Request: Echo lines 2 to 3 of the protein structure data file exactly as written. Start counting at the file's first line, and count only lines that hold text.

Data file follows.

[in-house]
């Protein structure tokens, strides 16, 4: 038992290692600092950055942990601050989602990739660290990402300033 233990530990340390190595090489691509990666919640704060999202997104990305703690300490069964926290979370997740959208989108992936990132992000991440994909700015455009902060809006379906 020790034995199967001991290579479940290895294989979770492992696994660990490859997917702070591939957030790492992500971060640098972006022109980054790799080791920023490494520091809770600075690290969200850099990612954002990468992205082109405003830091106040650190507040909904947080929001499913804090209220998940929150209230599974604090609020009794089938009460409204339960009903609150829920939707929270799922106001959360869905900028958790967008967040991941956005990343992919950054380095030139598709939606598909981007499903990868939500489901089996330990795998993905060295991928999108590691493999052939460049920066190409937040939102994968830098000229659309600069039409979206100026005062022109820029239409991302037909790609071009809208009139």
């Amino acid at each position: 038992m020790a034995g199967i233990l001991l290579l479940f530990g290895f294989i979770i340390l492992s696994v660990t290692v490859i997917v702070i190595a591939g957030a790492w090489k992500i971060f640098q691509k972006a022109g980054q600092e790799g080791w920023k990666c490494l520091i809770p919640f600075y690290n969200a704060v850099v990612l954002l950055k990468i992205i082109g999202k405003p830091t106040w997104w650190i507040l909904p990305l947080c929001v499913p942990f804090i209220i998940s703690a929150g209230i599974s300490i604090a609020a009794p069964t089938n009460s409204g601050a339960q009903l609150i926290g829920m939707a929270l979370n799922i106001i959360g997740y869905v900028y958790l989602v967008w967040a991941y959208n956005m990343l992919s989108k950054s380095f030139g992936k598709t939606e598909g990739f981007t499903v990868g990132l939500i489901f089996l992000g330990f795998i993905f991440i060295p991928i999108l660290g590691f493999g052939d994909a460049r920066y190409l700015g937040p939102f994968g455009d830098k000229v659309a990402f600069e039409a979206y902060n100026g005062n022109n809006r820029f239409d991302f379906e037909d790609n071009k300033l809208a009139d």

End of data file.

């Protein structure tokens, strides 16, 4: 038992290692600092950055942990601050989602990739660290990402300033 233990530990340390190595090489691509990666919640704060999202997104990305703690300490069964926290979370997740959208989108992936990132992000991440994909700015455009902060809006379906 020790034995199967001991290579479940290895294989979770492992696994660990490859997917702070591939957030790492992500971060640098972006022109980054790799080791920023490494520091809770600075690290969200850099990612954002990468992205082109405003830091106040650190507040909904947080929001499913804090209220998940929150209230599974604090609020009794089938009460409204339960009903609150829920939707929270799922106001959360869905900028958790967008967040991941956005990343992919950054380095030139598709939606598909981007499903990868939500489901089996330990795998993905060295991928999108590691493999052939460049920066190409937040939102994968830098000229659309600069039409979206100026005062022109820029239409991302037909790609071009809208009139």
């Amino acid at each position: 038992m020790a034995g199967i233990l001991l290579l479940f530990g290895f294989i979770i340390l492992s696994v660990t290692v490859i997917v702070i190595a591939g957030a790492w090489k992500i971060f640098q691509k972006a022109g980054q600092e790799g080791w920023k990666c490494l520091i809770p919640f600075y690290n969200a704060v850099v990612l954002l950055k990468i992205i082109g999202k405003p830091t106040w997104w650190i507040l909904p990305l947080c929001v499913p942990f804090i209220i998940s703690a929150g209230i599974s300490i604090a609020a009794p069964t089938n009460s409204g601050a339960q009903l609150i926290g829920m939707a929270l979370n799922i106001i959360g997740y869905v900028y958790l989602v967008w967040a991941y959208n956005m990343l992919s989108k950054s380095f030139g992936k598709t939606e598909g990739f981007t499903v990868g990132l939500i489901f089996l992000g330990f795998i993905f991440i060295p991928i999108l660290g590691f493999g052939d994909a460049r920066y190409l700015g937040p939102f994968g455009d830098k000229v659309a990402f600069e039409a979206y902060n100026g005062n022109n809006r820029f239409d991302f379906e037909d790609n071009k300033l809208a009139d």